ralfinader - 7/11/2012, 11:12 AM
The sliding timescale works for me. I have no desire to see charactors age in real time, or even fractional time (a year of publications equals a month in comicbook land for example). I have been reading comics since like '76 or '77, and the maturing of Greyson, Pryde, or Drake were more than enough and got them to the ageless state tha Parker, Wayne, and so on enjoy. I like alternate timeline tales and one-shots that go there, but for the mainstream, I would rather see minimal changes to the charactors ages 30 years from now. (maybe Reed will be completely grey by then)
MoonDoggyX - 7/11/2012, 11:40 AM
@CrowPirate1 - Exactly! Why do we need 2-4 Spidey, Bats or Supes, etc comics with the characters at the same age. It be easier to have a "Volume 2" running with a mature, married parker, and then start "Volume 3" with a young spidey again...? Best of both worlds!

@ralfinader - "Marvel Time" would be awesome, if it were consistent. As it is now, its just Marvel's excuse to write however is convenient for them at the time. Did you read the bottom of the article with all of the problems that their sliding timescale represents...?
Zarog - 7/11/2012, 12:18 PM
So, nobody's heard of Old Man Logan? Or Hulk: The End? Some stories are set in a future where some of the characters have aged.
MoonDoggyX - 7/11/2012, 12:24 PM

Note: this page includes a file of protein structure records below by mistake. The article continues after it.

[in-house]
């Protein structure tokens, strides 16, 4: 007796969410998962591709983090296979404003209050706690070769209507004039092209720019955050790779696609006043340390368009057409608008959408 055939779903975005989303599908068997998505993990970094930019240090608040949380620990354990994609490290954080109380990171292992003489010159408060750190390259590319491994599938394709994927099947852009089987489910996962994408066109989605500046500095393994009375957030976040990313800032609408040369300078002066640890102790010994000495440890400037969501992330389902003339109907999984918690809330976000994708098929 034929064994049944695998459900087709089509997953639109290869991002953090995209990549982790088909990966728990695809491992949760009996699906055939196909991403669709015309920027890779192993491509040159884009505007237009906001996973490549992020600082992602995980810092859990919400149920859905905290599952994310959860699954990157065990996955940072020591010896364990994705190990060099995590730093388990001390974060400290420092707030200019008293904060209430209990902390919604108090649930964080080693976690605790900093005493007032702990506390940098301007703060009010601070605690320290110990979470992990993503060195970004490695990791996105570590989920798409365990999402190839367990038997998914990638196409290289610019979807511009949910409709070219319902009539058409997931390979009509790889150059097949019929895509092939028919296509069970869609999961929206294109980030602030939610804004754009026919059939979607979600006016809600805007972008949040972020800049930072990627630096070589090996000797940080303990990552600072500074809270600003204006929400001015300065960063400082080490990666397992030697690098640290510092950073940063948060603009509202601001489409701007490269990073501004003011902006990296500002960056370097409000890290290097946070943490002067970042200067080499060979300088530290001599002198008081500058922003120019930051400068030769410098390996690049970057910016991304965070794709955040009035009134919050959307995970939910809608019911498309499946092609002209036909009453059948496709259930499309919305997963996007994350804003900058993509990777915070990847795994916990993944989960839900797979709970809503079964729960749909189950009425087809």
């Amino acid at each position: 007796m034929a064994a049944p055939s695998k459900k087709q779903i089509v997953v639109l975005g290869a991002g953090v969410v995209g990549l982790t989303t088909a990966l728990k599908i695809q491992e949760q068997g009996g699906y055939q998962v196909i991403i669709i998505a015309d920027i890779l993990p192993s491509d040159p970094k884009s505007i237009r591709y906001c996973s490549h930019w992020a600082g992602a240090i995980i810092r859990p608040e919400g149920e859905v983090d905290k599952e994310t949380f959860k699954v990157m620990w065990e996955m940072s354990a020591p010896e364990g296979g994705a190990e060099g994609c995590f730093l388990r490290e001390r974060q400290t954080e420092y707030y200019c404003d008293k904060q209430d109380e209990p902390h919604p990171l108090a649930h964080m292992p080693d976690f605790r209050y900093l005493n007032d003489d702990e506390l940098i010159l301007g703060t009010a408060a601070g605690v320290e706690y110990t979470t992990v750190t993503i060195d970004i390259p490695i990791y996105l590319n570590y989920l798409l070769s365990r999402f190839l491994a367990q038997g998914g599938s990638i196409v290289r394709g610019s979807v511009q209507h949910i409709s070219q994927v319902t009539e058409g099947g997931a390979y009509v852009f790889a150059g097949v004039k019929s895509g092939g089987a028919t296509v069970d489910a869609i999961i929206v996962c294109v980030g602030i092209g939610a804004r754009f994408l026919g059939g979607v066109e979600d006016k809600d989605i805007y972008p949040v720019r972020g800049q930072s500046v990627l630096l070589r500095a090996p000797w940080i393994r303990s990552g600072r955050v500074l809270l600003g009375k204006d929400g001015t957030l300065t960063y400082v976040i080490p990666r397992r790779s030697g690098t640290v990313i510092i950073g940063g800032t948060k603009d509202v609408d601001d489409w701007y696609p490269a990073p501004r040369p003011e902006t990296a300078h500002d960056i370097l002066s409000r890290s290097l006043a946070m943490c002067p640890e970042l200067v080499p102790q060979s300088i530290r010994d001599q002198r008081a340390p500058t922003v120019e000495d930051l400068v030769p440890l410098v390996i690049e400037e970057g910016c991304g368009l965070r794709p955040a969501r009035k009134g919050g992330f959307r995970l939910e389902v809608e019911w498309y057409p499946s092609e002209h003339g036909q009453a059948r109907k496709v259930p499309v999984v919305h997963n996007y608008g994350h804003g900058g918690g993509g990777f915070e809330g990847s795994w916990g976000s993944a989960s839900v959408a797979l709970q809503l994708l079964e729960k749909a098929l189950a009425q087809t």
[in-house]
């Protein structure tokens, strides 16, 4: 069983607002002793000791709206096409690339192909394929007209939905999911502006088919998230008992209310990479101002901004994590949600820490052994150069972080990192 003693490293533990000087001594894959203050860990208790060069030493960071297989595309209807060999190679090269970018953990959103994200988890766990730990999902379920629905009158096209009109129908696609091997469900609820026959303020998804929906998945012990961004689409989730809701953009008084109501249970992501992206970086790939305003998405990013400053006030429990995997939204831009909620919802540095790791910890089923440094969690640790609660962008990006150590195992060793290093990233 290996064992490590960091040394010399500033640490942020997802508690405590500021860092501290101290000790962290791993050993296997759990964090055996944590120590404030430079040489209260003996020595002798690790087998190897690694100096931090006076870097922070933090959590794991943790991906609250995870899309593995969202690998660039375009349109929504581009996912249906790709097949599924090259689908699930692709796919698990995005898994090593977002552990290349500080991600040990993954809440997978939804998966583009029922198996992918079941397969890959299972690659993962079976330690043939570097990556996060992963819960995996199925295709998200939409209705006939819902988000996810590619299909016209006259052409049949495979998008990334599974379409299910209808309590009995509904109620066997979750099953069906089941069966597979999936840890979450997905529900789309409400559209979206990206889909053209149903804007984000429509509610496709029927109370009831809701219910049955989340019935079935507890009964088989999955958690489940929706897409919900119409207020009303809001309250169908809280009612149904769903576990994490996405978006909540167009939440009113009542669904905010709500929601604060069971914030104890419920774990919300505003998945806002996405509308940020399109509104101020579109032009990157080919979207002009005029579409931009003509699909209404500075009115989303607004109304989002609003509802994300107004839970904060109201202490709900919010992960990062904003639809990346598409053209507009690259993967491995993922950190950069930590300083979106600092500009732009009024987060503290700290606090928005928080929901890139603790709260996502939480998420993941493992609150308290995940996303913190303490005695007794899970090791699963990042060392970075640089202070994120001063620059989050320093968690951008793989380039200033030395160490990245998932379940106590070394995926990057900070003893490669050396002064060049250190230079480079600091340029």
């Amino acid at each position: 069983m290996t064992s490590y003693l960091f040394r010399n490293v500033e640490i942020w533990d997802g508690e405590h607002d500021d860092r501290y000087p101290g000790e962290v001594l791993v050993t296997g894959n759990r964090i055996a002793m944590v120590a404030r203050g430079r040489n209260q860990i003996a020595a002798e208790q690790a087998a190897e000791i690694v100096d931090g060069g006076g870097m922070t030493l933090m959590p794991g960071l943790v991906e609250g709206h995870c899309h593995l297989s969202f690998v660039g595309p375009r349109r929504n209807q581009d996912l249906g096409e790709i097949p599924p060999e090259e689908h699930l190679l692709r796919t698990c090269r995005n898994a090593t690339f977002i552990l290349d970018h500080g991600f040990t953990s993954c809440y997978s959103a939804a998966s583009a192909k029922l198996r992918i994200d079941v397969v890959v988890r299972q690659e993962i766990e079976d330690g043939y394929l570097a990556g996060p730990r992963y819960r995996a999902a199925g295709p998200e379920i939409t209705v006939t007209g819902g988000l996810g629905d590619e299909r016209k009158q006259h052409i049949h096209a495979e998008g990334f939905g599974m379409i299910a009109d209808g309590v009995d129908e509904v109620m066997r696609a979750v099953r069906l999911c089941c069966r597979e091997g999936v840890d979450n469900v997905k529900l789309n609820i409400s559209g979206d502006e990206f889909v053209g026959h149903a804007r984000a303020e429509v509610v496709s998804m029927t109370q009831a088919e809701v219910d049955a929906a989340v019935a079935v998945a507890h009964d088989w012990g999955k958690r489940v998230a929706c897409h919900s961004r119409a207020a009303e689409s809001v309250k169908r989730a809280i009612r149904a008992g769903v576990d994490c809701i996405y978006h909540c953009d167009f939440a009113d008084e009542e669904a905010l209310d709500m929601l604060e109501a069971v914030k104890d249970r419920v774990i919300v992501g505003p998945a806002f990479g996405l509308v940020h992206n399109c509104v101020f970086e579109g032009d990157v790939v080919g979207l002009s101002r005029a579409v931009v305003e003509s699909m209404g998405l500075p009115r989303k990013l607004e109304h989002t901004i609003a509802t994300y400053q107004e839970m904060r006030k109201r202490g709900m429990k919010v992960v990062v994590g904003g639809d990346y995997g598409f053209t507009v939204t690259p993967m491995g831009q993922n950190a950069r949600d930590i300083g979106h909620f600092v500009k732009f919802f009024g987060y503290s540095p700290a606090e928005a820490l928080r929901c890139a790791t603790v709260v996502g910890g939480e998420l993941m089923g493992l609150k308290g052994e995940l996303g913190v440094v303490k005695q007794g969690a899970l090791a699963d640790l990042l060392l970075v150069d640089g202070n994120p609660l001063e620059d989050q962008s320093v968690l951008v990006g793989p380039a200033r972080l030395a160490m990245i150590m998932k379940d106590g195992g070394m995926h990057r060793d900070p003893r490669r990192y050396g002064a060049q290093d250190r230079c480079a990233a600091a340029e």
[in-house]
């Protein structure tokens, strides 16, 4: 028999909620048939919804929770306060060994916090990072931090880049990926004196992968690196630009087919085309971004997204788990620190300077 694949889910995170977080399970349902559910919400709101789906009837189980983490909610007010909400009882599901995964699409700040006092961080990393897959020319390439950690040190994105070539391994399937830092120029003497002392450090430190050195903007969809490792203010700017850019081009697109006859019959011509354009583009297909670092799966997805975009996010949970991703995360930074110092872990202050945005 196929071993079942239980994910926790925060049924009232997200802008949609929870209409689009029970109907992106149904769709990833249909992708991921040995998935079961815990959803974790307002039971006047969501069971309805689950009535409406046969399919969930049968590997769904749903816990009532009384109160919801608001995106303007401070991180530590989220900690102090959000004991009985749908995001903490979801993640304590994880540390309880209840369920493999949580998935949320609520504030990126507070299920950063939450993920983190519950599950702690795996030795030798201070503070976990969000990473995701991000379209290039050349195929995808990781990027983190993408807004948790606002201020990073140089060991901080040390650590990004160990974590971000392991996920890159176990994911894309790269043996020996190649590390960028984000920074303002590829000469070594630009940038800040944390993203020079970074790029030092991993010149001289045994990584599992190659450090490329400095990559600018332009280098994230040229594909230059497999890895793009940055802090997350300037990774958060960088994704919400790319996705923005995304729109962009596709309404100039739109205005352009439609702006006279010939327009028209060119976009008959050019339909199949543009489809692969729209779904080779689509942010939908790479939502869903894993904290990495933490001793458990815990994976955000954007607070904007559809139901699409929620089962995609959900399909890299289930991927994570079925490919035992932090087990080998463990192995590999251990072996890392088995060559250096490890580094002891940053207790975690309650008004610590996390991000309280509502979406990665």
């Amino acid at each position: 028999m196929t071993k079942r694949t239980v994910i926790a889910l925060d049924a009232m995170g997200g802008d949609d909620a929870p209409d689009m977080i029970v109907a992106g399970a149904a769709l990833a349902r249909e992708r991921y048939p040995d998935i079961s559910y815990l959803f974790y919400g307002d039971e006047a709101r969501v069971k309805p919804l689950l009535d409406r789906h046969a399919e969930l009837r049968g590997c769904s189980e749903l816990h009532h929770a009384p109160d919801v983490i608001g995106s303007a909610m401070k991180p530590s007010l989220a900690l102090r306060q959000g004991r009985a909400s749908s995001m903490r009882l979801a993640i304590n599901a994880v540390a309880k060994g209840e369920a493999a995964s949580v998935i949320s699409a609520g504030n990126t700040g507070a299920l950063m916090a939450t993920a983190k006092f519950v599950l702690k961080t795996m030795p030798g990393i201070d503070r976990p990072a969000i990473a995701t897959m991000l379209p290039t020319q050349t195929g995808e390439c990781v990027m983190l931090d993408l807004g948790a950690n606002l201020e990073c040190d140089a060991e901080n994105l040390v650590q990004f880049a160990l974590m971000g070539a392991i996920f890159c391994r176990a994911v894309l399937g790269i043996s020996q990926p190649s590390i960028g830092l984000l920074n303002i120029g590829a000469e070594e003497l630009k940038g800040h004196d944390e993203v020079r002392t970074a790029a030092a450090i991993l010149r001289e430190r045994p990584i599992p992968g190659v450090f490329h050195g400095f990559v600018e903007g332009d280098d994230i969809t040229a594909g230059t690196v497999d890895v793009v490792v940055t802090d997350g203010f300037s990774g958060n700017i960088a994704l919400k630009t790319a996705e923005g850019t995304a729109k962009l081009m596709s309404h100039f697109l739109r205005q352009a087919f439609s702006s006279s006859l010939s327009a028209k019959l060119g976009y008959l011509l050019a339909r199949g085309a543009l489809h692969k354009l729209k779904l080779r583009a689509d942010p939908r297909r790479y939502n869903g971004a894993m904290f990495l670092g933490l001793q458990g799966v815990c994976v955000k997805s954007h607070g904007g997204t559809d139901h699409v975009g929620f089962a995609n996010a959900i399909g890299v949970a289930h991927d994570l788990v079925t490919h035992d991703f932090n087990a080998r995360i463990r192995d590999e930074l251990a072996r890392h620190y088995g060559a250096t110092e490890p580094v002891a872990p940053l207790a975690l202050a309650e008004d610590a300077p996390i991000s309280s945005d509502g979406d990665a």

And those comics are awesome! Kingdom Come is still my favorite book EVER!
CorndogBurglar - 7/11/2012, 12:44 PM
@ Moondoggy

I definately will, it won't be up until later tonight though. :)
Tainted87 - 7/11/2012, 4:14 PM
This was my biggest issue before I saw TASM (didn't care when I saw it, but when the subject is on the table and ready for discussion...)...

Peter has no future. In the comics, he's moved up to teaching classes, unless they de-aged him when I stopped reading. Now he's back in high school in TASM, supposedly learning important life lessons on responsibility and selflessness. He's going to be selling pictures of himself to the Daily Bugle like some pencil-thin girl who likes to take pictures of herself half-naked and post them on Facebook every day/week. Because of him, Gwen is going to get killed. Flash is going to get beaten up or killed dressing up like Spider-man.

And when that gets tired, he'll be rebooted back to the 11th grade.
BANE5000 - 7/11/2012, 7:16 PM
Nighthawk aged from Robin...Who's Nighthawk???
marvelguy - 7/11/2012, 8:22 PM
John Byrne once said that the Marvel Universe aged one year for every seven to ten in reality. This allowed for Franklin Richards to be born and eventually join Power Pack around age five or six. Kitty Pryde has aged somewhere between four and six years. And Peter Parker has aged four to five--moving him from high school to college/grad school.

That said, it is not in anyone's best interest to have the ongoing universe(s) transpire in real time. They tried it with the New Universe in the 1980's. The appeal wasn't there. More importantly, as stated above, some heroes would have to die or--in the very least--watch his relatives and friends age and die naturally.

You would incur a variety of problems. The solution would be obvious: every fifteen to twenty, they would re-start the universe. How tired would that become? That answer is obvious as we ponder Marvel NOW! and DC's New 52.